Why do I think this is important? Well, in honesty, video games actually have "one up" on movies and TV. Movies and television are always being criticized as "passive" pastimes. Personally, I find movie and TV viewing stimulating. Heck, I've made a career out of watching TV and film and analyzing them. But video games are can't argue that they are passive. Instead, they are immersive. What does that mean to us, as percipients and as participants?

What should the criteria be for "video game criticism?" If we're talking about horror games, I submit the same criteria I judge for horror movies: a benchmark of "is it scary?"; and consequently how does it make itself scary? I played the GameCube version of Resident Evil 4 last year and I'll tell you was as frightening, jolting and suspenseful as anything I'd seen in theaters in the last year or so. The game exploits a cinematic sense of "tight framing" and "peripheral vision" to create scares and jolts. Yet as much as it pains me, I honestly feel we might have to leave behind the descriptors and language of cinema studies to create a whole new vocabulary for games.

Maybe someone has already done this? Let me know!

And again, if you're so inclined, e-mail me well-thought out, scholarly pieces (no more than maybe 1200 words in length) that I can use here on the blog. Together, let's establish the aesthetic criteria for video game criticism. Let's haggle over it; fight, debate, and then emerge with a new school of criticism.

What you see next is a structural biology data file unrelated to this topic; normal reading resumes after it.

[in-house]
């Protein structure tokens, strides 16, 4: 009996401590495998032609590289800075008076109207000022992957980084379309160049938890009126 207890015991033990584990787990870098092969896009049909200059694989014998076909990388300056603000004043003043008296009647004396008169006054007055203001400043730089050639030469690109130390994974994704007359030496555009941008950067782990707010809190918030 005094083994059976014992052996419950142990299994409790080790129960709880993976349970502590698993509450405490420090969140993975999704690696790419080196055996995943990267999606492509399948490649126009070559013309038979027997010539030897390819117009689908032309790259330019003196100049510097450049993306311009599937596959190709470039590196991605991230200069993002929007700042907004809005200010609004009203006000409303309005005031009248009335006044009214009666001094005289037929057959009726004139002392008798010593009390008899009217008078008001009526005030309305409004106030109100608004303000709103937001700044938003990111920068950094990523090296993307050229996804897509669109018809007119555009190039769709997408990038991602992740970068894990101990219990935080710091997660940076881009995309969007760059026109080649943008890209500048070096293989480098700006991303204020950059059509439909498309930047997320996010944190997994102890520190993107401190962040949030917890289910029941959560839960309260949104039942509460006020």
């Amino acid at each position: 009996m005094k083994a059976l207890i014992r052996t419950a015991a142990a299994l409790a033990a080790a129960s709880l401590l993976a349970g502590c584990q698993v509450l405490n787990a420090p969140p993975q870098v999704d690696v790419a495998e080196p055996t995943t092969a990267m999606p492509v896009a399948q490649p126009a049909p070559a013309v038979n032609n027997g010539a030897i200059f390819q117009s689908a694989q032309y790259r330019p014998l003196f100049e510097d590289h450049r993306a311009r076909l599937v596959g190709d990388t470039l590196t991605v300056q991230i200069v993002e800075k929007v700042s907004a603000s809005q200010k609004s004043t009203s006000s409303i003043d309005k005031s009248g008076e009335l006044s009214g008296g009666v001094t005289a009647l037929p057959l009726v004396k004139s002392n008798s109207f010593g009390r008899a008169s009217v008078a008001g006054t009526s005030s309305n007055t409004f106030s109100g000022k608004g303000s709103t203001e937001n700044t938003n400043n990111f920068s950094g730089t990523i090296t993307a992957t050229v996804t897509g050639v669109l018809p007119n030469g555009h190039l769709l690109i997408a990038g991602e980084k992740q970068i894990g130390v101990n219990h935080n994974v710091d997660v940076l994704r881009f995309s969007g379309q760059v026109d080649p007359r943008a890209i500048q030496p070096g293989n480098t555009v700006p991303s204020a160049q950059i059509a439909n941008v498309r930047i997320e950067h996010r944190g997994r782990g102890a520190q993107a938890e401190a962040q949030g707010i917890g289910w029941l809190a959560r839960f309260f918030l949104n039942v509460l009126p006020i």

1. I stopped liking video games after the Super Nintendo. The ones they make now are just WAY too complicated and time consuming. I like classic games because you can play them for a little while and then stop. I guess video games are just one part of popular culture that has passed me by. Any by the way, I still read the newspaper. :)

  2. Anonymous12:42 PM

    John, I may take you up on your 'aesthetic criteria' challenge, and I'm going to shoot a paper I wrote on "writing about video games." Video Games Studies was my main area of focus at UVA. At this moment, however, I do want to take a position on the 'narrative versus play' aspect of game criticsm. The point here is that playability is not the equivalent of the auditorium, but rather equivalent to the cinematography. Anybody can tell any story they want through the camera - it's a matter of how you choose to shoot it that makes the difference.